The supporting cast is excellent, mostly playing off either Michael's frustrations as an actor of Dorothy's empowerment as a woman. Bill Murray is very dry as Jeff, Michael's ultra-strange roommate. Murray has made varying choices with his roles over the years (everything from the hit comedy Ghostbusters to the '90s version of Hamlet). Here he plays a variation on his usual role, which means that he's as funny as ever. Though I didn't think Jessica Lange's performance was Oscar worthy, it was very good, showing off what would make her a star in the years to come. Dabney Coleman is, well…Dabney Coleman. Coleman is such an enigma, a man who literally screams, "If the 1980s were flesh and blood, I'd be it!"
The script by Larry Gelbart and Murray Schisgal (with un-credited contributions by Elaine May) is quick moving with deliriously funny recipes for disastrous situations. When Dorothy is forced to get to know Julie's father (Durning), an ensuing chase ensues with Hoffman trying to fend off his affections while still staying a "woman." The script has a very funny perception about what it's like to play a woman for part of your day, and it's as if the writers truly understood Michael's predicament (hmmm…makes you wonder, doesn't it?).
Tootsie is presented in 2.35:1 anamorphic widescreen (as well as pan and scan on the opposite side of the disc). The print, for its age, looks good. Though there were spots of edge enhancement throughout, Tootsie is the best version yet of this film. The colors were bright with a small amount of muting and blacks were generally solid. There were instances where the film looked soft and showed its age, but overall Tootsie comes to us in a great widescreen version that film buffs will be happy to see!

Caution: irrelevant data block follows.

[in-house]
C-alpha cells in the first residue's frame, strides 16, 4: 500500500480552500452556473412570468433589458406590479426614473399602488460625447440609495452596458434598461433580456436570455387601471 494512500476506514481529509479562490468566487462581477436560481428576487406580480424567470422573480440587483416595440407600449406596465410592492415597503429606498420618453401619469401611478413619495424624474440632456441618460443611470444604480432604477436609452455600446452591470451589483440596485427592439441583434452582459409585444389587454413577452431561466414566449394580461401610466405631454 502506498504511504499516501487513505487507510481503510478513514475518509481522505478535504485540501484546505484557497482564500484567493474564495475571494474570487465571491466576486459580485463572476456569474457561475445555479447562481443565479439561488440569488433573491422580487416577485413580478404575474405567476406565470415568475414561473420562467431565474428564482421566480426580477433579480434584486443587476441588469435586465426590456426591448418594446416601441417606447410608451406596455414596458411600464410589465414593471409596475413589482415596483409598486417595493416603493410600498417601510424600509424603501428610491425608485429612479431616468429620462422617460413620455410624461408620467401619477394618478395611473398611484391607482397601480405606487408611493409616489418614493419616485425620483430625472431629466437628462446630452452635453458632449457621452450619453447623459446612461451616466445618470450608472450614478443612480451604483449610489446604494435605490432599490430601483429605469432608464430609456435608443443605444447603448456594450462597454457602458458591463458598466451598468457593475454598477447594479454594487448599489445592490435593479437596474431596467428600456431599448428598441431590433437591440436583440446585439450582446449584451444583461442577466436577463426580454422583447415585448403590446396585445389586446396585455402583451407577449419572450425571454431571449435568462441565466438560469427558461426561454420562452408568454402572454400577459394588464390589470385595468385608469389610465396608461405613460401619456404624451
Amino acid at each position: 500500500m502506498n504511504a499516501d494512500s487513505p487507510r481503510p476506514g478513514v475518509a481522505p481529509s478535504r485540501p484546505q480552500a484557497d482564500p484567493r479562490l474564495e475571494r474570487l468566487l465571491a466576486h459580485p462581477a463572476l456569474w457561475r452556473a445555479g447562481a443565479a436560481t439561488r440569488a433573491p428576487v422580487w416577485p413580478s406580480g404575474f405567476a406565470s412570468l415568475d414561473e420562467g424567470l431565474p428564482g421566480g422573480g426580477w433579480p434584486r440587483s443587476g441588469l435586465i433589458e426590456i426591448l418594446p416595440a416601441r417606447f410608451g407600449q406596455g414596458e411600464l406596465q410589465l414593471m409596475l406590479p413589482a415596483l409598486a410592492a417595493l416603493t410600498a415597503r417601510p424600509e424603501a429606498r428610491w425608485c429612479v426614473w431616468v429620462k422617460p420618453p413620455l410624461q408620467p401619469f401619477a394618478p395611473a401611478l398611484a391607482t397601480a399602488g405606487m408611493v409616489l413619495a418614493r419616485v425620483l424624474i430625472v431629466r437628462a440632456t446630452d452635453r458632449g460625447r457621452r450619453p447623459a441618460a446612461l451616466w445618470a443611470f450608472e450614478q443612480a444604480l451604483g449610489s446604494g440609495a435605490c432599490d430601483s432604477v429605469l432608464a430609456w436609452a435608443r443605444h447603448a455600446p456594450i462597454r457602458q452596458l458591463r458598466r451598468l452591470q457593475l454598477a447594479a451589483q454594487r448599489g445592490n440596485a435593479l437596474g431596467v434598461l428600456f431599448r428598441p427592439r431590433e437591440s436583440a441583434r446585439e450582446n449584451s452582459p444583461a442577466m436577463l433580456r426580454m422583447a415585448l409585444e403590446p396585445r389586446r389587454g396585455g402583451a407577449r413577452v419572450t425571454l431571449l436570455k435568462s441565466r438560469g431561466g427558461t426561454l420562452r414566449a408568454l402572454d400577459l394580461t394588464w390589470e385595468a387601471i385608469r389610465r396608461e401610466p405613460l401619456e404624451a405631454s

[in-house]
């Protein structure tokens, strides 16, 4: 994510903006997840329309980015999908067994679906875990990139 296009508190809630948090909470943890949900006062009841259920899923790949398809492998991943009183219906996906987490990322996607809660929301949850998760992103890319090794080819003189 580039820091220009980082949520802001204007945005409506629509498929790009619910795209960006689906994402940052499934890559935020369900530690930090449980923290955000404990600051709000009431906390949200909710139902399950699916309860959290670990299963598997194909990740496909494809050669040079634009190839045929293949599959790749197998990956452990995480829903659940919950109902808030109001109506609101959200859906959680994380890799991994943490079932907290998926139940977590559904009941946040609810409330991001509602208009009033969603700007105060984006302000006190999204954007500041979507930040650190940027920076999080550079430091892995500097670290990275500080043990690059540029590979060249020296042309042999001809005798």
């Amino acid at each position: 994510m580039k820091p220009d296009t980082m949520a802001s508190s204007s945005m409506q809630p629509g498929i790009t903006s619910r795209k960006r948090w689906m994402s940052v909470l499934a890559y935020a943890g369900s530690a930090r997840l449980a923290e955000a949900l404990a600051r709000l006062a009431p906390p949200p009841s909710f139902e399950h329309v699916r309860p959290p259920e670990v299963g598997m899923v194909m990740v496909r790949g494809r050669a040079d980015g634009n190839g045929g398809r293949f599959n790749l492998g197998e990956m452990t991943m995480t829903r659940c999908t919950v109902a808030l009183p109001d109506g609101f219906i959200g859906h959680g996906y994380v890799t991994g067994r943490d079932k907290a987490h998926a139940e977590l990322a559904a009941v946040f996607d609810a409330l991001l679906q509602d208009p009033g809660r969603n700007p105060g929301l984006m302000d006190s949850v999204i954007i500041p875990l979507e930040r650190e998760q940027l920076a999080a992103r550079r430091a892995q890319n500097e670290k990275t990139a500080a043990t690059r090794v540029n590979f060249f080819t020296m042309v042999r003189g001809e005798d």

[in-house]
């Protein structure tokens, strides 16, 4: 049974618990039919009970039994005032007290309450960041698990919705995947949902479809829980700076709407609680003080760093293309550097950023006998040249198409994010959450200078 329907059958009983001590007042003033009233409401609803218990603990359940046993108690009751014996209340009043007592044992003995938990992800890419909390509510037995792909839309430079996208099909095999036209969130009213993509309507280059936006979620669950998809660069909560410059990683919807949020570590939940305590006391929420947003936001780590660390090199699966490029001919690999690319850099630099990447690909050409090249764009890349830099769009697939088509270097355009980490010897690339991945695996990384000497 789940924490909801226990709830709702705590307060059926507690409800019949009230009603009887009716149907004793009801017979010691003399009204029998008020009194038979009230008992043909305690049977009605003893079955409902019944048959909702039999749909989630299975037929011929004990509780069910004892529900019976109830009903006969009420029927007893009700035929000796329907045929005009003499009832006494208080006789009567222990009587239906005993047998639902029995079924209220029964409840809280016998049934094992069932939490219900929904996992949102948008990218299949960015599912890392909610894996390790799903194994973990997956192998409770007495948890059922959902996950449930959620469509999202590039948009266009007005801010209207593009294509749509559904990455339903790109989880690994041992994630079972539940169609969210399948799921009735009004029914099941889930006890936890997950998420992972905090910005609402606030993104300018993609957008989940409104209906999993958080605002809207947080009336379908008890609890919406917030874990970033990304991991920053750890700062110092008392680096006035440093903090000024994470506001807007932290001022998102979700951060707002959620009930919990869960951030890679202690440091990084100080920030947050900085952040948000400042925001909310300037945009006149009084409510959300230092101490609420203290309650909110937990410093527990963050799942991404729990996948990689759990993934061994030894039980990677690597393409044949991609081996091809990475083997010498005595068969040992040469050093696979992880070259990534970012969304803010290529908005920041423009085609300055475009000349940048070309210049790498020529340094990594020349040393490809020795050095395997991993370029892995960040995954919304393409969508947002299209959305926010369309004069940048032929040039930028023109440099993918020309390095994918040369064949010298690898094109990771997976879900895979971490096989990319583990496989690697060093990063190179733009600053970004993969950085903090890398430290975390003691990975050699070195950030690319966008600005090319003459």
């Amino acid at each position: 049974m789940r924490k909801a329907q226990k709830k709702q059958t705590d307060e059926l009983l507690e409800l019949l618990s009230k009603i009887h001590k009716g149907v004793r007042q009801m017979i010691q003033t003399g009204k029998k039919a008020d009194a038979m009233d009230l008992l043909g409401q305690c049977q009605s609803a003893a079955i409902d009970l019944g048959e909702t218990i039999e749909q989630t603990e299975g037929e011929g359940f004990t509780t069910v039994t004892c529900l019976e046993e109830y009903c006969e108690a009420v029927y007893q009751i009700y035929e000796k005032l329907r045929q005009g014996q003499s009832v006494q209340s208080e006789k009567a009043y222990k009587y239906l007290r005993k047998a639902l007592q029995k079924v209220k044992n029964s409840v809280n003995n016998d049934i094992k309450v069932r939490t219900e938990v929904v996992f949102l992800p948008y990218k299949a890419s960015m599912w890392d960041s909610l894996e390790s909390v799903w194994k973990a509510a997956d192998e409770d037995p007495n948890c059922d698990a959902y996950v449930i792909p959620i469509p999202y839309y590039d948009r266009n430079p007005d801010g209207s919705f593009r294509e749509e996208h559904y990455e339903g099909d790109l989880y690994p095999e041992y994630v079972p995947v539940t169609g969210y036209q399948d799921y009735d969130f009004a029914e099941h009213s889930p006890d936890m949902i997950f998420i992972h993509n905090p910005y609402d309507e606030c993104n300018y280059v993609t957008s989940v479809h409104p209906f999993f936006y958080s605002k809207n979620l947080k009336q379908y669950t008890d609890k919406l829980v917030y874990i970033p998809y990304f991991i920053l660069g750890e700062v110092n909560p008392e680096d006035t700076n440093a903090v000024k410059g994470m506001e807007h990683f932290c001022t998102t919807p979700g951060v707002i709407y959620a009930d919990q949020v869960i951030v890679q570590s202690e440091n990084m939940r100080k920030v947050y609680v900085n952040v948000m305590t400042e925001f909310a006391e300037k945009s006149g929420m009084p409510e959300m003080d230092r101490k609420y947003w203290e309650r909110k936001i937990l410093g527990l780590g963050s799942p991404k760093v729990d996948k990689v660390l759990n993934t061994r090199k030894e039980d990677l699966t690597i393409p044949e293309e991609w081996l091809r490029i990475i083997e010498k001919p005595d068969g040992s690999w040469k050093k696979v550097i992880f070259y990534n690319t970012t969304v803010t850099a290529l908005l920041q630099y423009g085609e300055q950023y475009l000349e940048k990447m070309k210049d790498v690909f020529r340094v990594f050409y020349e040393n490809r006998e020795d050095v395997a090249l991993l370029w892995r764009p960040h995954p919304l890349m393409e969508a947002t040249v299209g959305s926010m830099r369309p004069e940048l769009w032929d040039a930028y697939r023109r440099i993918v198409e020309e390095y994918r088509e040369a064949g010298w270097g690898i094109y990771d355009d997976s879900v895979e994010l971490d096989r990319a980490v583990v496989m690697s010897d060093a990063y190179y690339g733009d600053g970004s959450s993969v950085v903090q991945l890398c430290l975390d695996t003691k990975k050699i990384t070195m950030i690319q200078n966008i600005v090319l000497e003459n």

Audio includes both a Dolby Digital 5.1 remix, as well as the original Mono track used in theaters. The differences between the two tracks are minimal, with rear and side speakers used only occasionally. The sounds were very clear, though you could tell there were many spots where looping was needed. Music and effects were mixed well with only a small amount of hiss heard. Also included are French, Spanish, English, Portuguese, Chinese, Korean, and Thai subtitles, as well as a French audio track.
In the area of supplements, Tootsie ranks very low on the totem pole. Columbia has released only a bare-bones of this disc for consumers (unless you consider three theatrical trailers, some sleeve production notes, and a few film bios as extra material). Unfortunately, the original trailer is not even included, which is a big disappointment.
The Rebuttal Witnesses
Tootsie certainly stands the test of time as a comedy. Though some of those hairstyles, oy vey! The disc is well done, though very light on supplements. A commentary track or an interview or two would have been nice. Heck, even the original theatrical trailer would have helped!
Tootsie is priced right and features a good transfer, a decent audio track, but little to no supplemental material. My advice would be to rent it first before you put down your money. If you're in the mood for a funny flick with quick wit, funny slapstick, and a cheesy '80s tune ("All Of My Life"), then Tootsie is your woman.
Free to go…go, Tootsie, GO!